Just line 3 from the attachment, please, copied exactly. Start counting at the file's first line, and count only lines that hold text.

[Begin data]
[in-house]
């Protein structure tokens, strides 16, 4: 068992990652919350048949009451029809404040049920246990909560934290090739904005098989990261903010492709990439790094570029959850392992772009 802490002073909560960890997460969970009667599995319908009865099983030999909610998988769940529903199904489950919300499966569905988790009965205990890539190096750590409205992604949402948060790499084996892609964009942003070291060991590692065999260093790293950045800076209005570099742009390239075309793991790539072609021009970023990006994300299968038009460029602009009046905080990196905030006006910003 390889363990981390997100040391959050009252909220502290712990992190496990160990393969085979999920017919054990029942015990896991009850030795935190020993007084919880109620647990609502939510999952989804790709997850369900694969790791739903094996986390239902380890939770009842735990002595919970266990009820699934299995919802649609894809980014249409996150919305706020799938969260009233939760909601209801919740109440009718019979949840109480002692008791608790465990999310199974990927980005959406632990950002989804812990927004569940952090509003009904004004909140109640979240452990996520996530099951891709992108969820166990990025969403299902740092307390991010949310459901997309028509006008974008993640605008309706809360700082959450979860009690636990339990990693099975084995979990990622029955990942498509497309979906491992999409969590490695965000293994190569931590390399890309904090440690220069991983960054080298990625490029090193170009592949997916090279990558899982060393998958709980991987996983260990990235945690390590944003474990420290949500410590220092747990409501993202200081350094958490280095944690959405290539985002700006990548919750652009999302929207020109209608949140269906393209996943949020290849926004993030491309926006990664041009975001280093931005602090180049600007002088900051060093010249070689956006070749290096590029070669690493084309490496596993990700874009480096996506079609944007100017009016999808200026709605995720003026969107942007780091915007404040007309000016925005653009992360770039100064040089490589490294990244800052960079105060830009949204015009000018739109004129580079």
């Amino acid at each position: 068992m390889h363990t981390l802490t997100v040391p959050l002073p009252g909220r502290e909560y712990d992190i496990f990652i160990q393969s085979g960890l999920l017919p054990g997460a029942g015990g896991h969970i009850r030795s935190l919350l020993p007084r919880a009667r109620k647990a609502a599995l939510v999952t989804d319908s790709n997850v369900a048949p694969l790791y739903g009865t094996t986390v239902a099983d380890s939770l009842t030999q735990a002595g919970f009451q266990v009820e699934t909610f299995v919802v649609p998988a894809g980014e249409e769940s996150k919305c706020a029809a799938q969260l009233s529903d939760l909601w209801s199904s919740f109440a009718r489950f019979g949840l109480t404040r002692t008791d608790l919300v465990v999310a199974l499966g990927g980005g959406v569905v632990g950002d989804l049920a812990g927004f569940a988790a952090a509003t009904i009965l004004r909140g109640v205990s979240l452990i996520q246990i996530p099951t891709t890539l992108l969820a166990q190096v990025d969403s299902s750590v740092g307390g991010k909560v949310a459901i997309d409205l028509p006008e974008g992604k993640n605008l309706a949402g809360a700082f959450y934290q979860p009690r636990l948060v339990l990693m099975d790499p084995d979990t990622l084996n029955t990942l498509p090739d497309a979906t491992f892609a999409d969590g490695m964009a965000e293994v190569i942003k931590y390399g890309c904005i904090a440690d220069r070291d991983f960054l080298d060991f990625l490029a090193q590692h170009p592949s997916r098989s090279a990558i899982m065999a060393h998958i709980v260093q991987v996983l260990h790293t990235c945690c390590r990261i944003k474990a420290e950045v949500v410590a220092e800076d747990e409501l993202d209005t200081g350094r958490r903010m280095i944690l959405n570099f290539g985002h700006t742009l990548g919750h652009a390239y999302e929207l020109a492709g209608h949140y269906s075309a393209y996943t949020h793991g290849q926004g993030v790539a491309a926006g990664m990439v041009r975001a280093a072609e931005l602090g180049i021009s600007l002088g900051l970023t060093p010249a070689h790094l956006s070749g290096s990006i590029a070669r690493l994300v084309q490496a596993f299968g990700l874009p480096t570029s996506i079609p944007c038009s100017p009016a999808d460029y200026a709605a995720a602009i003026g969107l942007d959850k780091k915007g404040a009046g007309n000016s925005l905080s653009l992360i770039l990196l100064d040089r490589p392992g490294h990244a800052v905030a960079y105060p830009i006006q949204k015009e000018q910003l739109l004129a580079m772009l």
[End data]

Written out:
């Amino acid at each position: 068992m390889h363990t981390l802490t997100v040391p959050l002073p009252g909220r502290e909560y712990d992190i496990f990652i160990q393969s085979g960890l999920l017919p054990g997460a029942g015990g896991h969970i009850r030795s935190l919350l020993p007084r919880a009667r109620k647990a609502a599995l939510v999952t989804d319908s790709n997850v369900a048949p694969l790791y739903g009865t094996t986390v239902a099983d380890s939770l009842t030999q735990a002595g919970f009451q266990v009820e699934t909610f299995v919802v649609p998988a894809g980014e249409e769940s996150k919305c706020a029809a799938q969260l009233s529903d939760l909601w209801s199904s919740f109440a009718r489950f019979g949840l109480t404040r002692t008791d608790l919300v465990v999310a199974l499966g990927g980005g959406v569905v632990g950002d989804l049920a812990g927004f569940a988790a952090a509003t009904i009965l004004r909140g109640v205990s979240l452990i996520q246990i996530p099951t891709t890539l992108l969820a166990q190096v990025d969403s299902s750590v740092g307390g991010k909560v949310a459901i997309d409205l028509p006008e974008g992604k993640n605008l309706a949402g809360a700082f959450y934290q979860p009690r636990l948060v339990l990693m099975d790499p084995d979990t990622l084996n029955t990942l498509p090739d497309a979906t491992f892609a999409d969590g490695m964009a965000e293994v190569i942003k931590y390399g890309c904005i904090a440690d220069r070291d991983f960054l080298d060991f990625l490029a090193q590692h170009p592949s997916r098989s090279a990558i899982m065999a060393h998958i709980v260093q991987v996983l260990h790293t990235c945690c390590r990261i944003k474990a420290e950045v949500v410590a220092e800076d747990e409501l993202d209005t200081g350094r958490r903010m280095i944690l959405n570099f290539g985002h700006t742009l990548g919750h652009a390239y999302e929207l020109a492709g209608h949140y269906s075309a393209y996943t949020h793991g290849q926004g993030v790539a491309a926006g990664m990439v041009r975001a280093a072609e931005l602090g180049i021009s600007l002088g900051l970023t060093p010249a070689h790094l956006s070749g290096s990006i590029a070669r690493l994300v084309q490496a596993f299968g990700l874009p480096t570029s996506i079609p944007c038009s100017p009016a999808d460029y200026a709605a995720a602009i003026g969107l942007d959850k780091k915007g404040a009046g007309n000016s925005l905080s653009l992360i770039l990196l100064d040089r490589p392992g490294h990244a800052v905030a960079y105060p830009i006006q949204k015009e000018q910003l739109l004129a580079m772009l």